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Tag archives: LHC

Fractals and infinite curves, sonified data and farewell to Sir Tom Kibble

By Tushna Commissariat

Fractals have always fascinated me and I am sure it’s the same for many of you. What I find most intriguing about them is how the relatively simple base pattern, or “seed”, quickly scales up to form the intricate designs we see in a snowflake or a coastline. In the video above, mathematician and animator Grant Sanderson has created a montage of “space filling curves” – theoretically speaking, such curves can endlessly expand without every crossing its own path to fill an infinite space. Following on from these curves, Sanderson shows you just how a simple seed pattern grows into a fractal and also describes how small changes to a seed property – such as an angle in a V – can alter the final image. The above video follows from a previous one Sanderson created on “Hilbert’s curve, and the usefulness of infinite results in a finite world” so check them both out.

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The May 2016 issue of Physics World is now out

PWMay16cover-200By Matin Durrani

Physics stretches from the small to the large, from the simple to the complex and from low energy to high. It spans the entire alphabet too, with this month’s issue of Physics World including everything from the race to produce anti-atoms (A) at the CERN particle-physics lab near Geneva to a study of the physics of zombies (Z).

Zombies don’t exist, obviously. But we look at two physicists – Alex Alemi and Matt Bierbaum – who have studied the statistical physics of how zombies spread. As science writer Stephen Ornes explains, their interest emerged from a fun student project, but has led to a paper in a leading peer-reviewed journal and helped generate a wider appreciation of statistical physics.

If you’re a member of the Institute of Physics (IOP), you can now enjoy immediate access to the new issue with the digital edition of the magazine in your web browser or on any iOS or Android mobile device (just download the Physics World app from the App Store or Google Play). If you’re not yet in the IOP, you can join as an IOPimember for just £15, €20 or $25 a year to get full access to Physics World digital.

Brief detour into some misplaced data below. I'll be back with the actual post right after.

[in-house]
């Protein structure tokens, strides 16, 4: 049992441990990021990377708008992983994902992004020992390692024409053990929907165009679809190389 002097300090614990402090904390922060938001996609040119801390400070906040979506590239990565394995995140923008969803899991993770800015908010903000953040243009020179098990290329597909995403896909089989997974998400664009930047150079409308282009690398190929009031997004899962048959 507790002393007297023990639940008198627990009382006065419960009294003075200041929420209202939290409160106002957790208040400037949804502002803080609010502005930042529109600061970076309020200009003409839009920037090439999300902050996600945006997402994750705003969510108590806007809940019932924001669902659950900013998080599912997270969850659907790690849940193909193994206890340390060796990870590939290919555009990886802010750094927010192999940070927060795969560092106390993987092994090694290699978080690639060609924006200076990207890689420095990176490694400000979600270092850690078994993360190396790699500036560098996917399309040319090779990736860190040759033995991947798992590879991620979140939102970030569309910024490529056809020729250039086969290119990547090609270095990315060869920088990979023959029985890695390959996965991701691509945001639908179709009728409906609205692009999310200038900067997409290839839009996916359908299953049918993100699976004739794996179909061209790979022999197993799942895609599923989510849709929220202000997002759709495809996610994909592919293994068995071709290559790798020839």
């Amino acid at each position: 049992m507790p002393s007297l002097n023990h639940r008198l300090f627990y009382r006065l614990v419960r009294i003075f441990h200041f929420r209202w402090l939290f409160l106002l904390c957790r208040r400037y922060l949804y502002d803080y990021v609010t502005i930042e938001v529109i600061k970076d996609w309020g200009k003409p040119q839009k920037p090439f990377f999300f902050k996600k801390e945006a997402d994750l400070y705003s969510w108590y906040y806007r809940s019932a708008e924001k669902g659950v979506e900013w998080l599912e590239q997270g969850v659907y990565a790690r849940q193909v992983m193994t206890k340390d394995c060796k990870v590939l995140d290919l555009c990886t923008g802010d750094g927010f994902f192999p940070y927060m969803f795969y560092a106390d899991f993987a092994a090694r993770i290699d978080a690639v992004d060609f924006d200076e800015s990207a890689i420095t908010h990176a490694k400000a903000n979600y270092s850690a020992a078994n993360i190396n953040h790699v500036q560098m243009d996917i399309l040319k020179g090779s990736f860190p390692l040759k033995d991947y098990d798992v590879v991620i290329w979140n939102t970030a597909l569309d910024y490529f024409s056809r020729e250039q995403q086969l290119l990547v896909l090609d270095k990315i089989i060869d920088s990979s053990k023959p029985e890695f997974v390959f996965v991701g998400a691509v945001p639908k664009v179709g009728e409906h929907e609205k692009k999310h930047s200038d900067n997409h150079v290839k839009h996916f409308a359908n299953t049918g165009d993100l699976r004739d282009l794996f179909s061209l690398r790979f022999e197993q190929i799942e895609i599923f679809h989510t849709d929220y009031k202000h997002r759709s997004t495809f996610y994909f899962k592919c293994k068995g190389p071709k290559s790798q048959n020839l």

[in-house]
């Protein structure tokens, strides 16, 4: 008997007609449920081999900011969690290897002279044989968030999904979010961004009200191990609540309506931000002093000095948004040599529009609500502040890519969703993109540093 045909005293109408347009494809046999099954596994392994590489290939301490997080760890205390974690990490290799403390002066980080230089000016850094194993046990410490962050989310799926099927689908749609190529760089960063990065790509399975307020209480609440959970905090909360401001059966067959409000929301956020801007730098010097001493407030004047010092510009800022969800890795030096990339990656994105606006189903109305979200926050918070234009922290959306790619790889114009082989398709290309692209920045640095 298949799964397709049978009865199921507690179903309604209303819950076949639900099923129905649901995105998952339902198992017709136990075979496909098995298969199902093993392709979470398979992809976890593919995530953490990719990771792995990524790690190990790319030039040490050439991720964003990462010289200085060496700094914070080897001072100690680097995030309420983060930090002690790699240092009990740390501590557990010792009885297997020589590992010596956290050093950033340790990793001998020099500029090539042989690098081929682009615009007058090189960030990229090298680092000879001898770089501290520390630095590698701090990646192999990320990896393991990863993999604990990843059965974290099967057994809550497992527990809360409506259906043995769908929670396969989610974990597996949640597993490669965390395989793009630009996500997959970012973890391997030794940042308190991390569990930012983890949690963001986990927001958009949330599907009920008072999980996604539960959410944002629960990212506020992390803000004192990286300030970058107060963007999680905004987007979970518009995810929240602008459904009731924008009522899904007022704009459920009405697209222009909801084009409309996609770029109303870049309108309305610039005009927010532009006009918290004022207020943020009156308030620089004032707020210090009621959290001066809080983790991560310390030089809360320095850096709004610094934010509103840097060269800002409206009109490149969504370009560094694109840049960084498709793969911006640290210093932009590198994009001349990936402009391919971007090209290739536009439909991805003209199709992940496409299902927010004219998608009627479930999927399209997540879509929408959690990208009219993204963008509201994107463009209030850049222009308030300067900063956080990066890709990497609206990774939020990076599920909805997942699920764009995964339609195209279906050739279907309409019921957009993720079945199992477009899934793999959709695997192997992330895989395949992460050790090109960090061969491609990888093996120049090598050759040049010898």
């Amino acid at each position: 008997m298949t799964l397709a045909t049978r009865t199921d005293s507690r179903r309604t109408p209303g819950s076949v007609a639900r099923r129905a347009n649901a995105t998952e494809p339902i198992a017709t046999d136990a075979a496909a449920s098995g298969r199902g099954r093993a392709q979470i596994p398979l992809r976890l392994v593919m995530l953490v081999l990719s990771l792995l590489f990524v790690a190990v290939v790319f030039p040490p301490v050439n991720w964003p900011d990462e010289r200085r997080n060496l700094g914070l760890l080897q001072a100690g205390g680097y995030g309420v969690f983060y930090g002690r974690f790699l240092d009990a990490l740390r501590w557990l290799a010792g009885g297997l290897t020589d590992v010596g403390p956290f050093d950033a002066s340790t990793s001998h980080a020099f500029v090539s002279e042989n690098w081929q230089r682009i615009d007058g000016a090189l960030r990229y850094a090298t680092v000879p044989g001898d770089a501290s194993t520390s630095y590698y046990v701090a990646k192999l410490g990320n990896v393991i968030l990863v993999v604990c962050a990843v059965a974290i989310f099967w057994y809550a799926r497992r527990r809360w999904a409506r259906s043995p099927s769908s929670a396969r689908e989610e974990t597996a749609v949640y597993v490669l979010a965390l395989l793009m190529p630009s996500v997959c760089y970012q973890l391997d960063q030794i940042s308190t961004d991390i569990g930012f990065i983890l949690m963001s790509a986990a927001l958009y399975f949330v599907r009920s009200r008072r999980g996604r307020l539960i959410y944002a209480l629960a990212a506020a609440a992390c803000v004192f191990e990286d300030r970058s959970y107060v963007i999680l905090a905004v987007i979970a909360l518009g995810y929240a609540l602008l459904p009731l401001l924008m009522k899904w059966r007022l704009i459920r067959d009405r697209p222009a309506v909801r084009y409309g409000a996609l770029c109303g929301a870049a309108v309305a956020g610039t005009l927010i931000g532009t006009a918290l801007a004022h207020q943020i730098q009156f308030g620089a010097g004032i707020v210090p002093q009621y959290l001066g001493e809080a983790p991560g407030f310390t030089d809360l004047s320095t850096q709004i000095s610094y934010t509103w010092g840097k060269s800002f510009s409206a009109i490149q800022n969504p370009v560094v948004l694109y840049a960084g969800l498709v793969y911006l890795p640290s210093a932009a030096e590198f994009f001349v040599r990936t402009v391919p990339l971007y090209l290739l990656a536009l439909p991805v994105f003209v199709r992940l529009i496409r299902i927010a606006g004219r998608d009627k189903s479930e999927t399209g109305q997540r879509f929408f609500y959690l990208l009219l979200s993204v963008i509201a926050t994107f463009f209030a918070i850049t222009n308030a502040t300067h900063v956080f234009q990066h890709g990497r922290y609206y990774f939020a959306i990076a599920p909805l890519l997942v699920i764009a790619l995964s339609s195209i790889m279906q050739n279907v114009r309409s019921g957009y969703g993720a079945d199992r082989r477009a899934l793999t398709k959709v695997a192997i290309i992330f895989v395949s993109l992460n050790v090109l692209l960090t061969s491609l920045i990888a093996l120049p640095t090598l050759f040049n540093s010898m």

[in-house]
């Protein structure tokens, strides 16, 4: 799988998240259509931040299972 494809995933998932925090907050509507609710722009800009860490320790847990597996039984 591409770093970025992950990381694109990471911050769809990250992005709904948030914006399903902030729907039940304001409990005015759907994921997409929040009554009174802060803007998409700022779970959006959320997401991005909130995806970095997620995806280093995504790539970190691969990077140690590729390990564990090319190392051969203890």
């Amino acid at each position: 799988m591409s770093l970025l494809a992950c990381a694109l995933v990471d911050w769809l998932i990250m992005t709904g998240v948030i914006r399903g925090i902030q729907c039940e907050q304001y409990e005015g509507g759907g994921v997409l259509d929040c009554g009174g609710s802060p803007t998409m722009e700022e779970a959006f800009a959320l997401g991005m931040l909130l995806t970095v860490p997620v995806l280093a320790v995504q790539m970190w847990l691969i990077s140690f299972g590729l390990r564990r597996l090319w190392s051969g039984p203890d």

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Physics saves humanity, the large rainfall collider and other environmental highlights on Earth Day

Gravity's pull: could the LHC be used as a giant rain gauge? (Courtesy: CERN)

Gravity’s pull: could the LHC be used as a giant rain gauge? (Courtesy: CERN)

By James Dacey and Hamish Johnston

Today is Earth Day, so let’s temporarily rename this regular Red Folder column as the Green Folder. Either way, today we’re going to focus on the Earth and environmental issues. The official website of Earth Day – an initiative now in its 46th year – has details about the various initiatives and events taking place around the world today.

First, let’s pay tribute to a physicist whose work had a profound influence on the climate and energy debate in the UK and beyond. Sir David Mackay died on 14 April aged 48 following a battle with cancer. Mackay is remembered among other things for his pragmatic approach to energy and his 2008 book Sustainable Energy: Without the Hot Air (free access) was hailed for its rigour and refreshing absence of rhetoric. Mackay’s writings attracted the interest of the British government who appointed him as chief scientific adviser to the Department of Energy and Climate Change in 2009, a post he held for five years. Ever prolific, Mackay was blogging about his experiences right up until two days before his death.

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‘New boson’ buzz intensifies at CERN, fire prevention in space and Neil Turok on a bright future for physics

The ATLAS detector at CERN

ATLAS under construction: has the experiment gone beyond the Standard Model? (Courtesy: ATLAS)

By Hamish Johnston

Excitement levels in the world of particle physics hit the roof this week as further evidence emerged that physicists working on the Large Hadron Collider (LHC) may have caught sight of a new particle that is not described by the Standard Model of particle physics. If this turns out to be true, it will be the most profound discovery in particle physics in decades and would surely lead to a Nobel prize.

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Santa and the space station, holiday gift suggestions and no Christmas presents for SUSY

Father Christmas will soon be on his way to the International Space Station (Courtesy: NASA)

Father Christmas will soon be on his way to the International Space Station. (Courtesy: NASA)

 

By Hamish Johnston